I have lovely memories of my part-time jobs, the laughs, the experience, the earning and the camaraderie with the colleagues. A few quid in the hand at the end of the day may as well have been millions. It meant that I could purchase and participate in things that I may not otherwise have been able to. What more could a fashion conscious teenagers want?!
These little jobs also prepared us for the world of work. Bigger and better jobs and better things became the main prize as this new found independence and aspiration soared.
I think it’s a shame that young people miss out on these little experiences. And this also got me to wondering about what age young people are actually ‘legally’ allowed to work now. Out of curiosity, I started doing a little investigation. Just as well really as I was then asked by my daughter if she was allowed to have a little job.
This can only mean that a) I’m either very transparent or b) she reads over my shoulder but in any event this may be of interest to you if you have children similar in age to ours.
I share my findings below.
How Old Do You Have To Be To Get a Saturday Job?
The youngest age a child can work part-time is 13 (unless they are in television, theatre or modelling).
A child of 13 can only be employed to do what is considered ‘light work’ which would therefore preclude them from working in many places. This would also depend on any local by-laws.
Term time rules
During term time children can only work a maximum of 12 hours a week. This includes:
- a maximum of 2 hours on school days and Sundays
- a maximum of 5 hours on Saturdays for 13 to 14-year-olds, or 8 hours for 15 to 16-year-olds
School holiday rules
During school holidays 13 to 14-year-olds are only allowed to work a maximum of 25 hours a week. This includes:
- a maximum of 5 hours on weekdays and Saturdays
- a maximum of 2 hours on Sunday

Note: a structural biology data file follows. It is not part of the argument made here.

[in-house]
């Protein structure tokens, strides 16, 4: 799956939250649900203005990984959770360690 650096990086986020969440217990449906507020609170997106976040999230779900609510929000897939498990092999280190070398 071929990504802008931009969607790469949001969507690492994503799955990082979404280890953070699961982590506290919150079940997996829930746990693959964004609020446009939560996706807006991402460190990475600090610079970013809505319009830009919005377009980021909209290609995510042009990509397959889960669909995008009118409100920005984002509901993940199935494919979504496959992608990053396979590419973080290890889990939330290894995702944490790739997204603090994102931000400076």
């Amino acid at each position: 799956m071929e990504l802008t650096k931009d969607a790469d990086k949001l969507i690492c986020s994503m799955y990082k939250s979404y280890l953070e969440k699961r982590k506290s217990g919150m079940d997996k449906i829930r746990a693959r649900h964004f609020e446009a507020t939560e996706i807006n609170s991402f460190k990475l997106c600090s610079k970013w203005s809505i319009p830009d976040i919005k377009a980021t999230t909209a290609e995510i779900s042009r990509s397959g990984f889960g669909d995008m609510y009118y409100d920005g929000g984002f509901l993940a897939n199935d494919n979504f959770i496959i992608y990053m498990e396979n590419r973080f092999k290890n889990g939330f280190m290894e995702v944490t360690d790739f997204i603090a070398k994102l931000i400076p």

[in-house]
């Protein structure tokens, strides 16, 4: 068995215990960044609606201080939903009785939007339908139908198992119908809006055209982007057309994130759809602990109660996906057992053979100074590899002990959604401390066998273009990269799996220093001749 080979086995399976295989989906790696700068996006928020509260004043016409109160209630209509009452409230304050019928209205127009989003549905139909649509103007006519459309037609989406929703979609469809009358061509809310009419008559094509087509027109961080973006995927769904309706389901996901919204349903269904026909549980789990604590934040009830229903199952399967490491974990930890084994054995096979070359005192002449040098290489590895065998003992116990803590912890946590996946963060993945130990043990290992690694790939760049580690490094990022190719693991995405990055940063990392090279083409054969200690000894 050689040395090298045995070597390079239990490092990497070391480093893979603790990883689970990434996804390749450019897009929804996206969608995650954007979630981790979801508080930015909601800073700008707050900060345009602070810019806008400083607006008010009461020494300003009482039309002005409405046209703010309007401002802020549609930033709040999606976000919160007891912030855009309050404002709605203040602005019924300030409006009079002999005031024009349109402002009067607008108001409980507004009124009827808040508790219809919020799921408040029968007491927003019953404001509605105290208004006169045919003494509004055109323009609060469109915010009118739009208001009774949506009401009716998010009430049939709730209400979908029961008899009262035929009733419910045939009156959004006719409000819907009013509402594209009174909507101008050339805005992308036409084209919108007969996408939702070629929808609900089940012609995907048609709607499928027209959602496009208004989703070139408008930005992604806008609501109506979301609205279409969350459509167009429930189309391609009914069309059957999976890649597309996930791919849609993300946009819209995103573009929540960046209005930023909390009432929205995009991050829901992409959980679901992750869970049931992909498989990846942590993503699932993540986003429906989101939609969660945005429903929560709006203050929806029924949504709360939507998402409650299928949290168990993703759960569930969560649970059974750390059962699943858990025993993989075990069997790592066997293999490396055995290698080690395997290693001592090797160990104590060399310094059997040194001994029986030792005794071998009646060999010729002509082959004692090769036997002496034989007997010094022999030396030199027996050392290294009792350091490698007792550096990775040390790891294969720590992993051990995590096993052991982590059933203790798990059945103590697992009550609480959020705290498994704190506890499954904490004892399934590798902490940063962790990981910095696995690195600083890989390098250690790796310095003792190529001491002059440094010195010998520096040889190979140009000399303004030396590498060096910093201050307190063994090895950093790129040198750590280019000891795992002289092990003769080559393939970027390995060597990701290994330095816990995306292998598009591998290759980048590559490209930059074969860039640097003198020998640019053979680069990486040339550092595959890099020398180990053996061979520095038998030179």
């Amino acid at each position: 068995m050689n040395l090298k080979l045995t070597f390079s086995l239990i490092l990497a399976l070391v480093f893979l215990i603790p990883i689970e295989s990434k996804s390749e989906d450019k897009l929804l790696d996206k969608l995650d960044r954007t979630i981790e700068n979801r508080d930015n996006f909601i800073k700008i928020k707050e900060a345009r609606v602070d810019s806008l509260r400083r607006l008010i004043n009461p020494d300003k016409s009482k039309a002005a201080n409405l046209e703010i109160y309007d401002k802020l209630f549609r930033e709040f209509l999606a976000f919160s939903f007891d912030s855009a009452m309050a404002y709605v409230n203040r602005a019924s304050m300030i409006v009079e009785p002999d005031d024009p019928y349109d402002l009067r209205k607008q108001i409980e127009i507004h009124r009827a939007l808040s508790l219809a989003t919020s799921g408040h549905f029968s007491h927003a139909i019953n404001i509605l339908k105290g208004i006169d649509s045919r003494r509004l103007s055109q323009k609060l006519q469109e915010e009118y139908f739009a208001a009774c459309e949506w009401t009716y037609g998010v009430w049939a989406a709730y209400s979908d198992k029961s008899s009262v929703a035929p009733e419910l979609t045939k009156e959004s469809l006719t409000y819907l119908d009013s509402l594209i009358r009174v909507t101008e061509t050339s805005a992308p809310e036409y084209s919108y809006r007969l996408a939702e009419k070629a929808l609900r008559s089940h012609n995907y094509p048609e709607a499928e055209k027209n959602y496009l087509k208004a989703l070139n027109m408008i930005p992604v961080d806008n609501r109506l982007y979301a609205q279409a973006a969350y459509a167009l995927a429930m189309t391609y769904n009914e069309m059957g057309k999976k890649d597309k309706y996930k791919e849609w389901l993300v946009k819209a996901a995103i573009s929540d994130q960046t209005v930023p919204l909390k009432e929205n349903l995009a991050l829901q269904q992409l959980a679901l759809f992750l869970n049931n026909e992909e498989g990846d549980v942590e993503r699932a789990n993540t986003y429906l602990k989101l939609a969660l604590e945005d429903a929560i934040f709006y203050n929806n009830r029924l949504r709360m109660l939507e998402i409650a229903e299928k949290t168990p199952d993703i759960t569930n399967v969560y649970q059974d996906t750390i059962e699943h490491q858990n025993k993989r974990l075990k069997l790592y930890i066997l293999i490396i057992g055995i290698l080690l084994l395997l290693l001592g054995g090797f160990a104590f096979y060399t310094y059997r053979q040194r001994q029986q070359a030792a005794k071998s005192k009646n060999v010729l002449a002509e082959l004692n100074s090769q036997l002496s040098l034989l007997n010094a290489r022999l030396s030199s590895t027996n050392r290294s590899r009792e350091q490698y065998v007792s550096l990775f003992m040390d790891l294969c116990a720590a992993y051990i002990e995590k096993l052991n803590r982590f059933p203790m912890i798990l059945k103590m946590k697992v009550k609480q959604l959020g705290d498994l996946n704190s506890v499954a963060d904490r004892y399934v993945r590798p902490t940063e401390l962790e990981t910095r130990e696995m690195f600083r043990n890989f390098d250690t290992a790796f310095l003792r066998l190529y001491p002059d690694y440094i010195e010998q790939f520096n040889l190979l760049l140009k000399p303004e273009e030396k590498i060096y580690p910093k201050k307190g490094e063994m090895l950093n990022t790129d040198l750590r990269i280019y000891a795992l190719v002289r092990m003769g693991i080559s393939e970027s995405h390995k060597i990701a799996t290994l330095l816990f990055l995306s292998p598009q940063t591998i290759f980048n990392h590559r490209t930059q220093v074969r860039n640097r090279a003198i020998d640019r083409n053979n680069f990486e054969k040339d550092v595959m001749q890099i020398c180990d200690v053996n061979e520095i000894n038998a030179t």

During school holidays 15 to 16-year-olds can only work a maximum of 35 hours a week. This includes:
- a maximum of 8 hours on weekdays and Saturdays
- a maximum of 2 hours on Sunday
Source : https://www.gov.uk/child-employment
Also, children under 16 do not pay National Insurance.
Further, school aged children are not entitled to minimum wage until they are 16. I guess this is the bit we need to watch as parents.
Or Do We All Need a Stint with the School of Hard Knocks?
Having and getting a Saturday job was all part of an experience for me. I’m sure you will have a similar tale of endeavours? But it does make me wonder, as a parent myself now, whether it is too easy for us to get a ‘little too involved here’. I ask this question from the perspective of not having formed an answer yet. But, notwithstanding safety and giving our best advice, is this a path that our young people need to tread as they make their way in the world?
I imagine it would have taken every bone in my parents body not to have stepped in and ‘saved me’ during ‘Underwear Stall Gate’. They were, as are we, people with a strong sense of right and wrong. Had they done so, I know that I would have been a furious 11 year old. It would have taken away my independence and the sense of doing something for myself. My thing.
It is with this in mind that I wonder whether we need to give our children a little more autonomy and opportunity when the time arises. I guess the School of Hard Knocks is the exact opposite of the ‘Snowflake’ perspective.
Is there a right way?
Do you have a view on this.
As always, I love to hear your thoughts. For and against.